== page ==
Question: Do you get drunker if you drink green beer?
Answer: OK, I made that question up. We all know that green beer doesn’t get you drunker than regular beer. Or does it?
We’re approaching St. Patrick’s Day, a holiday that, in terms of alcohol consumption, has certainly strayed from its heritage. Depending on whose survey you believe, St. Patrick’s Day is either the second- or fourth-biggest drinking day of the year in America.
Quite a claim for a day that was originally celebrated by going to Mass and honoring St. Patrick as the founder of Christianity in Ireland in the fifth century.
But let’s get back to the green beer (one of many non-Irish things we see on March 17th) and what it has to do with traffic safety.
Nationwide, on St. Patrick’s Day, 38 percent of drivers killed in crashes had a blood alcohol limit higher than .08, and three-quarters of those were at least double that.
When we focus on post-party hours (from midnight to 6 a.m.) nearly 69 percent of crash fatalities involve an impaired driver.
Green beer has the same alcohol content as it’s amber relatives (green beer is just a light-colored beer that’s been dyed green) but if the goal of your St. Patrick’s Day celebration is to drink more than you usually do, then yes, green beer will get you drunker.
Continuing on with the green theme, cannabis has begun to see an increase in use on St. Patrick’s Day — I guess because it’s green. (Again, it has nothing to do with St. Patrick.) In Washington, St. Patrick’s Day ranks third for holiday cannabis use, following April 20 (not a real holiday unless you’re a cannabis user) and New Year’s Eve.
Washington also has seen an increase in cannabis-involved traffic fatalities over the past several years. The increased use of cannabis in Washington has led to a trend shift in impaired driving.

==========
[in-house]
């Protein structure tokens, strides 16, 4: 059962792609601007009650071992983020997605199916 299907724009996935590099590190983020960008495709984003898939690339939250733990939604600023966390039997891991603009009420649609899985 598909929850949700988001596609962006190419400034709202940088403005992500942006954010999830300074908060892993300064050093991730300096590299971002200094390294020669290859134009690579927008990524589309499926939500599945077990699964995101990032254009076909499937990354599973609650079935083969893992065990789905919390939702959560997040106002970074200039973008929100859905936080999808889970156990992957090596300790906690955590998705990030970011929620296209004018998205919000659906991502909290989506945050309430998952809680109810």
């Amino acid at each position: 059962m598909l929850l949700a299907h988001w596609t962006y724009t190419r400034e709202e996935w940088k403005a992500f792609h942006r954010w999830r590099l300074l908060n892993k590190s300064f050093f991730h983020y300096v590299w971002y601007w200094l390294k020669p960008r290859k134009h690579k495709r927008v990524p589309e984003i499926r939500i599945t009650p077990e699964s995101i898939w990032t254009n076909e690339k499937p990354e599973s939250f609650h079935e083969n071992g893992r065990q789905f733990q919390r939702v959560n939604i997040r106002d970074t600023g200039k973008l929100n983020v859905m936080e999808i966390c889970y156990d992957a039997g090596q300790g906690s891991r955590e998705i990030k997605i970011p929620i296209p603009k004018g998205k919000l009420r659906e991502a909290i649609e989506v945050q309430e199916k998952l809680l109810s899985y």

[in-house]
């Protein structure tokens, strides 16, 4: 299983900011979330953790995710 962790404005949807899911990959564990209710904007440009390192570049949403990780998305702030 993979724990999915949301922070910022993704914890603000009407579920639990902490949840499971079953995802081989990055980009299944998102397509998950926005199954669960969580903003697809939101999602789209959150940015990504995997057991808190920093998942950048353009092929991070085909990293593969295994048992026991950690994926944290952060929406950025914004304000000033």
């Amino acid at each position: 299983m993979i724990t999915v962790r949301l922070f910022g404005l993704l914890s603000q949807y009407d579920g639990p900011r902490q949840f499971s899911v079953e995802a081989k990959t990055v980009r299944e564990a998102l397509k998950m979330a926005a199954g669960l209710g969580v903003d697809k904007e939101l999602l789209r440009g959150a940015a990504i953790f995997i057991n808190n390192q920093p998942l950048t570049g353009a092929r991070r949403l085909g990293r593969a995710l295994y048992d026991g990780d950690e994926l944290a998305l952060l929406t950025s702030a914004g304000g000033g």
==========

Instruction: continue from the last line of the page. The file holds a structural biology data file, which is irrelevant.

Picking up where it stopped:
We used to equate impaired driving with drunk driving, but as behaviors have changed we’ve had to recognize that driving high is also impaired driving. Over the past few years we’ve had a decline in alcohol-only DUI fatalities, but fatal crashes where drivers are impaired by drugs has been increasing.
Poly-drug impairment (impairment by two or more drugs) is now the most common type of impairment among drivers in fatal crashes. In Washington, 44 percent of impaired drivers involved in fatal crashes tested positive for two or more substances.
The most common poly-drug pairing is alcohol and cannabis. Most people who include alcohol or cannabis in their celebrations or recreation know it’s unsafe to drive after using and don’t engage in the behavior. If you happen to encounter someone who hasn’t figured that out yet, I’d encourage you to intervene to keep that person and all other road users safe.
A recent survey found that most (81 percent) Washingtonians who find themselves in a situation to intervene take steps to prevent someone from driving impaired. Intervening may mean assisting someone in calling a cab or coordinating another way to get home; in instances where a person refuses your help, it may mean calling law enforcement.
This St. Patrick’s Day extra law enforcement will be on the roads in Whatcom and Skagit counties looking for impaired drivers and available to respond if that’s the kind of intervention that’s needed.
And now, a few other St. Patrick’s Day celebrations that either aren’t Irish or not related to St. Patrick (or both):
▪ Pinching people who don’t wear green: Apparently, leprechauns (which have nothing to do with St. Patrick) pinch everyone they see, but they can’t see people who wear green. The idea is that you’re supposed to pinch people who aren’t wearing green to remind them that they could get pinched by a leprechaun for not wearing green. I’d argue that getting pinched by a human to warn me that I might get pinched by a leprechaun is worse than the risk of getting pinched by a leprechaun because leprechauns are short and I can probably outrun them. This tradition was started in America, probably because Americans have no clue about what leprechauns really do.
▪ Four-leaf clovers: According to legend, St. Patrick used a three-leaf shamrock as a metaphor for the Christian concept of the trinity, but four-leaf clovers are lucky, and there’s “the luck of the Irish” so the clover won out.
▪ St. Patrick’s Day parades, corned beef, the song “When Irish Eyes Are Smiling,” Lucky Charms cereal, and the McDonalds Shamrock Shake: All from America.